Unfortunately, the general public directs their anger at the immigrants, not the exploiters.

Those of us desiring justice should direct our anger at those businesses and individuals choosing to exploit vulnerable individuals, not those who are seeking a better life for their families.


Migrant Workers and Trafficking

“Migrant farm workers typically move from state to state to plant and harvest crops, roughly following one of three crop “streams” that originate at the southern border of the United States…Trafficking among migrant farm workers is, at times, difficult to detect because migrant farm work in and of itself is not trafficking. Investigators need to look for indicators such as the inability of workers to come and go freely; employers keeping possession of important documents such as passports, visas, and other identification documents; debt owed by workers to crew leaders or farmers; and threats made against victims and their families. Also, victims are often held in a condition of debt bondage where they are forced to work off their smuggling fees and pay their trafficker significant amounts of money. Many farm workers live in housing owned or controlled by the employer, which can lead to a high degree of control over the workers’ movements and activities by the employer. Similar situations may occur in the construction, restaurant, factory, and other low wage industries.”

–The North Carolina Task Force Manual


What Can We Do?

Trafficking education could help prevent more cases and allow the public to know what signs to look for in their communities. Posting of the National Human Trafficking Resource Center Hotline ( in more public places could allow victims of labor trafficking to call for help. In addition, we can look for red flags and use the hotline to report tips that may lead to a case of human trafficking. Demanding that businesses be held accountable when they break the law will decrease the demand for workers that are at a higher risk of being exploited. Open discussions, without name calling, are necessary to begin seeing progress that will benefit humanity as a whole. It has been said frequently on this blog, but it will take a conscious effort from all of us to see a cultural shift that will result in the eventual, true eradication of human trafficking. Conscious consumerism will increase the demand for fairly priced goods and decrease the demands for slave labor. See previous post:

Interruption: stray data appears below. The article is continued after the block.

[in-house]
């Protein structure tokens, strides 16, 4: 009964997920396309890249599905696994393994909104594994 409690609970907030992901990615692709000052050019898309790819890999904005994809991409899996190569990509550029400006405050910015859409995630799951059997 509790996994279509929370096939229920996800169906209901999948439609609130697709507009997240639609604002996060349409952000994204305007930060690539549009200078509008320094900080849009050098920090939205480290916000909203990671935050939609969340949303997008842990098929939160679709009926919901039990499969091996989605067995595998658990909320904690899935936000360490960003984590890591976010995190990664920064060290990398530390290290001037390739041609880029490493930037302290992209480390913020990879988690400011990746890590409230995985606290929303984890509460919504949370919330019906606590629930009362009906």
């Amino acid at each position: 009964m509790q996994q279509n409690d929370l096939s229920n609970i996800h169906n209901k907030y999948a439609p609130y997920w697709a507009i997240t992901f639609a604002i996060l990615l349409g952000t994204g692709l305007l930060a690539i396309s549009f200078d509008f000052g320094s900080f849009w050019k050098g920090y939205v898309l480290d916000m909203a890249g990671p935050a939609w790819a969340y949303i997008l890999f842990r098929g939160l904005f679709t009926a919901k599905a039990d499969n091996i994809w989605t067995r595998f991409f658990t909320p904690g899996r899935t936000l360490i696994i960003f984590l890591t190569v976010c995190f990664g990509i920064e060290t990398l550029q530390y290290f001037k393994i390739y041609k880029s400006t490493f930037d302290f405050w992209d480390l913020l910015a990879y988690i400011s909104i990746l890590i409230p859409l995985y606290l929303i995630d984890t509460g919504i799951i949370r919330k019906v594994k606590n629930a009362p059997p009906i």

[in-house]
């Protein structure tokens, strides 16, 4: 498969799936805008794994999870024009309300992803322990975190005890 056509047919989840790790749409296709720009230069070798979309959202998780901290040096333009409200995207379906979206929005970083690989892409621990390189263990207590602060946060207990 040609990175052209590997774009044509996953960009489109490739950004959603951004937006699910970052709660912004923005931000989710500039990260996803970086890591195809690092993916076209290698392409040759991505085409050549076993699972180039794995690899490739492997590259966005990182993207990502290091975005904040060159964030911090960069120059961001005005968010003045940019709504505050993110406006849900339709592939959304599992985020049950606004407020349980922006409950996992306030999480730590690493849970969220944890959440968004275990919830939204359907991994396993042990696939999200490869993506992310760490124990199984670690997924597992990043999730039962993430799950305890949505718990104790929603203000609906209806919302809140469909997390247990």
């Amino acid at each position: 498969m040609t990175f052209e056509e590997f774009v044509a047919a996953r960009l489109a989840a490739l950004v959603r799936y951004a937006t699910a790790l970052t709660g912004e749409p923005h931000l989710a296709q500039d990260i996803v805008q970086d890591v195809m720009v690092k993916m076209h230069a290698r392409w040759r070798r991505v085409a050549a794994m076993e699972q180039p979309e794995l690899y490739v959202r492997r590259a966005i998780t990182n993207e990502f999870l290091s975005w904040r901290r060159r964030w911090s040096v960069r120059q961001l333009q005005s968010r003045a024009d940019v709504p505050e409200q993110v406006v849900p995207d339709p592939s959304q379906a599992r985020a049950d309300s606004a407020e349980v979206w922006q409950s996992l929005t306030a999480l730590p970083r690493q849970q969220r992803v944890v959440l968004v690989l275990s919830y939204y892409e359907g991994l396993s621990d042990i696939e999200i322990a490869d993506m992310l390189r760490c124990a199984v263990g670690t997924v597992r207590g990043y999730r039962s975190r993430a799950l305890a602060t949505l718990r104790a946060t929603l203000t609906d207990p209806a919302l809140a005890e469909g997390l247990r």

Walk Free currently is leading some campaigns to help fight slavery.

Just a few with which you can get involved include:

Call on the Government of Your Country to Ratify C189 to Help End Domestic Slavery:

Pledge to Keep Your Home Slavery Free:

Asking questions and being slow to anger are both important components of educating ourselves, and education is the first step in overcoming the horrible travesty that is human trafficking.

Learn More:

Solidarity Center:

Polaris Project:

For more information on smuggling and trafficking, see Human Trafficking: A Global Perspective by Louise Shelley. A copy of this wonderful resource is available on Amazon.

Hotline Number to Request Help or Report a Tip: 1-888-373-7888


Writing for Freedom,

Kari Carr

“Education is a better safeguard of liberty than a standing army.” –Edward Everett


“He who decides a case without hearing the other side, though he decide justly, cannot be considered just.” –Seneca